Last Friday, the UN held it’s first World Food Safety Day and some staggering figures were released:
An estimated 600 million — almost 1 in 10 people in the world — fall ill after eating contaminated food and 420,000 die every year, resulting in the loss of 33 million healthy life years.
Children under 5 years of age carry 40% of the foodborne disease burden, with 125,000 deaths every year.
Diarrheal diseases are the most common illnesses resulting from the consumption of contaminated food, causing 550 million people to fall ill and 230,000 deaths every year.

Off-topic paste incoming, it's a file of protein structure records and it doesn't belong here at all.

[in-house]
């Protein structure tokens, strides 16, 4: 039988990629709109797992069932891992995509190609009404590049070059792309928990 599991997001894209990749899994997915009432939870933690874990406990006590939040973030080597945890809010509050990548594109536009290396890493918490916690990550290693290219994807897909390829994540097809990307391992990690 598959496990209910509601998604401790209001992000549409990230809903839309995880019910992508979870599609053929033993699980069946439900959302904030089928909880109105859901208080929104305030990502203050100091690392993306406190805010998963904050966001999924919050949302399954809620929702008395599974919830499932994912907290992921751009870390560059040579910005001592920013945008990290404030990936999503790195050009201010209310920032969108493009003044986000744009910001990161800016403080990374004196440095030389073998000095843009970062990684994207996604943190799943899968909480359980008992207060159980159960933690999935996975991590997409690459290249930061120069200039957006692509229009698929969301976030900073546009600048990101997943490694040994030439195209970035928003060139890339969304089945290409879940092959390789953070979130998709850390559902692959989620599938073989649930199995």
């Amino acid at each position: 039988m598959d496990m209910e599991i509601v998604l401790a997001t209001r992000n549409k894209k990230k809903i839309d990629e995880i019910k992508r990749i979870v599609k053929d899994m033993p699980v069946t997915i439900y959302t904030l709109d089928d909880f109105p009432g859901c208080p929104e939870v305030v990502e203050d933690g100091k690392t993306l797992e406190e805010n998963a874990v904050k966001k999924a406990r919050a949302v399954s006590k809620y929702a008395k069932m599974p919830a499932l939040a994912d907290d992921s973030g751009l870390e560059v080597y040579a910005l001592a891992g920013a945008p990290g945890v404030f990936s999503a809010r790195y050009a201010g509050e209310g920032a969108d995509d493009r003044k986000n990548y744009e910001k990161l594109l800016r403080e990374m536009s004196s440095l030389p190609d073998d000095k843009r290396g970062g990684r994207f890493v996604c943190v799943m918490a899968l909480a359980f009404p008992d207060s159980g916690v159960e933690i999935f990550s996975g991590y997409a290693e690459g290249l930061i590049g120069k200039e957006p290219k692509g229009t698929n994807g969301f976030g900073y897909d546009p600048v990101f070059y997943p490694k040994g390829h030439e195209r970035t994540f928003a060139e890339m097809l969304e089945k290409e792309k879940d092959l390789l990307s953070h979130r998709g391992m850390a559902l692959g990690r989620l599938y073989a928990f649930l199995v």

Unsafe food containing harmful bacteria, viruses, parasites or chemical substances, causes more than 200 diseases — ranging from diarrhea to cancers.
Contaminated food not only affects human health, it taints food security, economic prosperity, agriculture vitality, market access, tourism and sustainable development.
Although everyone is susceptible, infants, young children, pregnant women, older persons and individuals with a weakened immune system (such as HIV infection, liver disease or who are on cancer treatment) are particularly vulnerable.
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